This summer, the Operational Excellence website is featuring a series of staff spotlights: stories about staff members who’ve taken on new leadership roles since the implementation of OE2C and are helping bring more innovation and efficiency to campus operations.
Melanie Bailey has been saving time for SMU employees ever since she took the new post of senior contracts administrator in SMU’s Business and Finance office in March 2015. She, and a team of 29 contract leads in academic and business units across campus, are the key reasons why processing contracts at SMU now typically takes two days instead of 44.
“We are part of a new system that was begun in April 2015 as a result of the OE2C Contract Administration initiative,” says Bailey. “Before then, almost all contracts had to be processed by Legal Affairs and, due to their huge workload, contract turnarounds usually took a good six weeks. Under the new system, all contracts go directly to the appropriate lead in each campus department, and they funnel them to me. I review each one and, when needed, I may also consult with Risk Management, OIT, Research Administration, Legal Affairs or other areas for additional review. As a result, our average turnaround time for getting contracts processed is now just two days.”
SMU enters into a wide variety of contracts every year: zero-dollar value contracts, multi-million-dollar contracts, revenue generating contracts and more. Each brings a different level of risk to the University, and Bailey and her colleagues evaluate them individually.
“Most people are surprised by the sheer number of contracts required to conduct University business,” says Bailey. “Since our new procedure started, we’ve processed 2,530 of them! There is no ‘down time.’ Even when the workload feels overwhelming, I figure it out, break it down task by task, get one done and move on to the next.”
The contract processing system is aided by new software, which helps Bailey and her team filter the contracts into categories and also allows for electronic signatures. Paper contracts no longer have to be manually passed around campus for signatures, which speeds up the approval process. Bailey is currently working with OIT to identify even better software with more advanced capabilities, which she hopes to implement within the next year.
Bailey says she is proud of the time-saving results her team has achieved. “We can now handle approximately 90 percent of contracts without involving Legal Affairs, freeing up their time to spend on other important issues. Across campus, we enable colleagues to focus on SMU’s academic mission and not continually spend their time tracking down where their contract is or what the status of it is. The majority of the credit goes to our 29 contract leads, who work extremely hard every single day to get the contracts taken care of for their academic units and business units. The contracts initiative would not be as successful as it is without them and without the help of Sandra Tefft, who serves as my back-up when I am out of the office.”
Time savings for SMU, and for Bailey
Bailey first arrived at SMU in 2008 looking for a better work-life balance. She had been a paralegal in Dallas working in medical malpractice defense, construction litigation and business litigation, preparing for and attending trials for a number of years. While she loved her job, it required long nights and weekends away from her young children. Finding a position as a legal assistant in SMU’s Legal Affairs office gave her back the family time she was missing. And, her work helping manage contracts in that department paved the way for her current job.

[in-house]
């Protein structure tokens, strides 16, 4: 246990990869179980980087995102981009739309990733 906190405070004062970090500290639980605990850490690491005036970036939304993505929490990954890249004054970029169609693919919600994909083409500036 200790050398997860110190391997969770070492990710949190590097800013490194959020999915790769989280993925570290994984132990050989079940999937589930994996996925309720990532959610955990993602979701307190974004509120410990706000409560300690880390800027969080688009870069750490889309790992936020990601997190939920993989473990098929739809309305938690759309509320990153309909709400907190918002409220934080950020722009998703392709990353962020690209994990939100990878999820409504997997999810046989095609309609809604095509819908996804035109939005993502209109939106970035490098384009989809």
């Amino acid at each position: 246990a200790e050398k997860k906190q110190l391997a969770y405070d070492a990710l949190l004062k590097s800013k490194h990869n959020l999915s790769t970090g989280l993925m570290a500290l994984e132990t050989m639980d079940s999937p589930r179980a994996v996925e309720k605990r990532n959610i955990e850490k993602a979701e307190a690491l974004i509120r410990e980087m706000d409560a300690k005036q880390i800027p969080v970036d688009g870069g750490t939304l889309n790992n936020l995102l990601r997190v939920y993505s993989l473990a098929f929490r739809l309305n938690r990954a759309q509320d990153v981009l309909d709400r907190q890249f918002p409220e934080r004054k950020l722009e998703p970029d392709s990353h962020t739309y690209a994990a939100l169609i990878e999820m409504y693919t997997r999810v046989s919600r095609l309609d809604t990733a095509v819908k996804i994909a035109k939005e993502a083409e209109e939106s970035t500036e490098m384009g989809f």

The results of her work are personally meaningful as well. “The best part is the sense of accomplishment I feel when I’ve helped make improvements possible. That includes, for example, the contract that lets an academic unit hire a consultant who will have an important impact on the teaching of students; the contract that will impact our student athletes; the contract that will reach out to a group of students for enrollment services; the contract that will bring new technology into the classrooms; the contract that will bring better health benefits to faculty and staff; the contract for student organizations for help with a charitable cause. What’s important to me is what the contract will deliver to SMU’s students, faculty, staff, alumni, future students, guests and others.”
Looking ahead, Bailey says she has several goals. “As new inefficiencies are identified in processes and workflows, I will work to continue to suggest new processes and make improvements,” she says. “I look forward to helping departments across campus develop new ways to implement standard contracts to make the process easier.”
And she remains grateful for the advantages of her new role. “I have the pleasure of working with great colleagues throughout campus who have the same goal in mind: to get contracts done quickly, meeting the business needs of their department while keeping in mind the best interest of the University. And for myself, even after the transition into my new position, I have been able to maintain the work-life balance that first brought me to SMU!”